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Highland Thai, Johaar, Lemon Candy, Syrian, Rhino D

aliceklar

Well-known member
Let's hope those Auto-Zamaldelicas get going soon!

What's the light green plant in front of the seedlings?
Still no sign of the Auto Zamaldelica :(

The pale green plant is a Pinguicula (Butterwort). I've a thing for carnivorous plants ;) Have been keeping these in my growroom for a few years - they are much better than sticky traps for hoovering up fungus gnats, and dont create the problem of producing disgusting and uncompostable plastic waste. Very easy to keep - just need a peat, moss or coir substrate and water with rainwater only - thats it.
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Germination of the rest has mostly (apart from the P2 HT) been excellent:

12/12 Johaar
10/10 Lemon Candy
2/2 P1 Highland Thai (TRSC)
10/20 P2 Highland Thai (not sure why such poor germination on these homemade seeds - they were one of the first batches of seeds I made, so maybe I harvested them too early or the mother wasn't as healthy as she could have been...). some of the P2s are showing a weird twisting on their seed leaves. Not sure what that's about.

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In other news, got the extractor fan mounted, wired in and connected up. All systems go.
 
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aliceklar

Well-known member
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One more of the HT P2s has emerged (11/20 so far). Still wondering what caused the poor germination, but at least both the P1s are healthy and I should have enough plants overall to make plenty of seed. HT P2 #1 is showing some leaf-tip necrosis.
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"Lemon Candy" (JohaarxNLH) bx J all up and looking good.
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Still no sign of the Auto Zamaldelica... still 1 seed left in reserve. Will wait another couple of days and try one final time.
 
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aliceklar

Well-known member
Still no Zalaldelica... Have just had one extra Highland Thai P2 pop up though (so 14 Thai in total).

some weird seed-leaf deformation/twisting going on with some of the Thai P2s.
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aliceklar

Well-known member
Gave an initial watering/feed at 350ppm (1ml Canna A+B / 1.25 litres, 60/40 mix of rainwater with hard tapwater amended with nitric acid & epsom salts). This is my first time running either Johaar or the Thai in coco w/bottled nutes, and I'm hoping that this isnt too much/too soon for them, as both have light nutrient requirements. Will keep a close eye and increase when they are a bit bigger.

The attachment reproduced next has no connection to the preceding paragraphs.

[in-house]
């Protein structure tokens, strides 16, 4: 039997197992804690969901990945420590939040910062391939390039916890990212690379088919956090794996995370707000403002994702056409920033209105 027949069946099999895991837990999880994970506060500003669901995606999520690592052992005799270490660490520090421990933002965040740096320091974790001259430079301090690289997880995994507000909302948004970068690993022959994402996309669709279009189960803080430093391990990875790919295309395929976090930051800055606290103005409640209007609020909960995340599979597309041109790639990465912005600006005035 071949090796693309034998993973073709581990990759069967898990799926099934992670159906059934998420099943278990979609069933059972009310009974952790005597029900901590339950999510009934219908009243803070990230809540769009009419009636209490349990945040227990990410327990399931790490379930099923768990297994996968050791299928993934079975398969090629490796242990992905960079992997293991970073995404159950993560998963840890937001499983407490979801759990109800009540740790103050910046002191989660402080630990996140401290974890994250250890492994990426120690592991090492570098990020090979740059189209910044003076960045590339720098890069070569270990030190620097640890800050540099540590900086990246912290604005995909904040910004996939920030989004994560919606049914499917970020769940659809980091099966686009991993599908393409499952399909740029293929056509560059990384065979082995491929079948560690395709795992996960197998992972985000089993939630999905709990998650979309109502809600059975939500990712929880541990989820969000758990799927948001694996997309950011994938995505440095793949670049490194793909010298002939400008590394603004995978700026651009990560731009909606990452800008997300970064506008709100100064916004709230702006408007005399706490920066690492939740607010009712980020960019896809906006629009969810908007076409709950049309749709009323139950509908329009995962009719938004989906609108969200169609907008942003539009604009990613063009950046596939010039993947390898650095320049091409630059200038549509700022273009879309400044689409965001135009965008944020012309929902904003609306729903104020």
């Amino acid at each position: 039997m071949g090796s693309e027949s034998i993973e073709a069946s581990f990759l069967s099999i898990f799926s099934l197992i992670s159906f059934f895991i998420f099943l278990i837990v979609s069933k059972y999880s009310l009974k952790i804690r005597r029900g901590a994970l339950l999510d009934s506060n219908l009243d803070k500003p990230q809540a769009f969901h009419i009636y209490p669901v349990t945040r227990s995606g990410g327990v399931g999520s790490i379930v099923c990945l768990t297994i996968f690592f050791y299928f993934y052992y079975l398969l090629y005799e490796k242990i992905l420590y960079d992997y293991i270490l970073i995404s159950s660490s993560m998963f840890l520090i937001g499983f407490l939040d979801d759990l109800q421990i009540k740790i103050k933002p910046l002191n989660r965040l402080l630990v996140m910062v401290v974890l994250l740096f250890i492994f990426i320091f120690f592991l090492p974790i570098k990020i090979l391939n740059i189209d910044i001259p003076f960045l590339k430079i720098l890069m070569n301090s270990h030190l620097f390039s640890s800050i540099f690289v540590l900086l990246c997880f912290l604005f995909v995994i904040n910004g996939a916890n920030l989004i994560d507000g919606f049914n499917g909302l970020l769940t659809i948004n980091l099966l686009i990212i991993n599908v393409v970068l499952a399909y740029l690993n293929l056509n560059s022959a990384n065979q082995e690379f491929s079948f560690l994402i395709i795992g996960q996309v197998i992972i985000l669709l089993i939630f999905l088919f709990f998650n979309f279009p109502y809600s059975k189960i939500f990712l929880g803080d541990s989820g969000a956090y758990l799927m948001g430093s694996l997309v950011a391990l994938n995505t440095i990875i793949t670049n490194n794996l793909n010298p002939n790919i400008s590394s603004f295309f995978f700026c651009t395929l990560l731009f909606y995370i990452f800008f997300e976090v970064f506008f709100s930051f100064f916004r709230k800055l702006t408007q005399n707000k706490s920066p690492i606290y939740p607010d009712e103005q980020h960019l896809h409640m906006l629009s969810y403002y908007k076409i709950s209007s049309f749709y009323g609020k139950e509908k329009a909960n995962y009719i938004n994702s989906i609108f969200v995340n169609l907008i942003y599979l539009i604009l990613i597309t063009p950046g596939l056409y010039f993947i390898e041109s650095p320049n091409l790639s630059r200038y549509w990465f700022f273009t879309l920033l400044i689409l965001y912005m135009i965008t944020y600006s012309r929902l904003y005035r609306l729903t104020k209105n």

LIghts at 50cm/80% power (Spiderfarmer SF1000 quantam board). Dropped down from 20 --> 18 hours light.
 
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aliceklar

Well-known member
No matter how much I lose myself in fantasies of what I'm going to grow next, plants always bring you down to earth, to the here and now, what you can see and feel and smell and touch. Even when they grow fast enough to see the changes day by day, they are still slow moving compared to us mammals. It calms my soul just to sit with them sometimes - specially in the dark months of the year when the growroom is an oasis of sunshine and warmth. Love just sitting with the plants, giving them attention without rushing to DO anything (remember - LITFA is the best medicine). Just hanging.
 

xet

Well-known member
No matter how much I lose myself in fantasies of what I'm going to grow next, plants always bring you down to earth, to the here and now, what you can see and feel and smell and touch. Even when they grow fast enough to see the changes day by day, they are still slow moving compared to us mammals. It calms my soul just to sit with them sometimes - specially in the dark months of the year when the growroom is an oasis of sunshine and warmth. Love just sitting with the plants, giving them attention without rushing to DO anything (remember - LITFA is the best medicine). Just hanging.
In all reality they are the one's sitting with us as they move at lightspeed from baby to adult to death in under a year.
 

aliceklar

Well-known member
Plants starting to look peaky. New growth seems pale, and there is a) some tip-burn on some of the Thais, and b) some leaf mottling/curling with the Johaars. Not good.

Ambient & water temps are between 21-24c, so temperature is not an issue. I checked pH/ppm for all the inputs and everything also on course - input with 1ml Canna A+B is 570ppm, pH 5.7. Watered again this morning to c 40% runoff and checked the runoff - pH 6.7, 750ppm.

Higher runoff ppm makes me think there may have been residual salts in the coco, although I did rinse it well before use (in an old pillowcase in a fermentation bin). Fingers crossed thats the issue, and it will flush through as I continue feeding with balanced pH/ppm. Otherwise, not sure what is wrong here - the temps are in the right range, I've gone easy on the watering so far (ie, not watering at all initially, then watering sparingly - not constantly soaked, but neither letting it dry out). The ppm is on the light side for nutes, under 50% of what Canna recommend in their feeding schedule (after the first week Canna recommend 2.3ml/litre of A+B, I have been giving 1ml) - but about what I would expect landrace sativas to require during veg.

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xet

Well-known member
I think the plant expects a hotter light like it's used to in the high mountains. Curious - why not soil?
 
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aliceklar

Well-known member
I think the plant expects a hotter light like it's used to in the high mountains. Curious - why not soil?
Lights currently at 80% - I could increase that up to 100% but I was worried about scorching the seedlings. Hadnt thought about the light much - maybe that's the issue? I've grown both these under the same LEDs before with no problem.
Re soil, I had some awful problems with dodgy compost last grow and swapped over to using coco and bottled nutes. I tend to grow a lot of (small) plants in a v limited space, and coco seems to suit this micro-grow style better than soil. I might experiment, though, and see what happens if I transplant some into bigger pots of soil...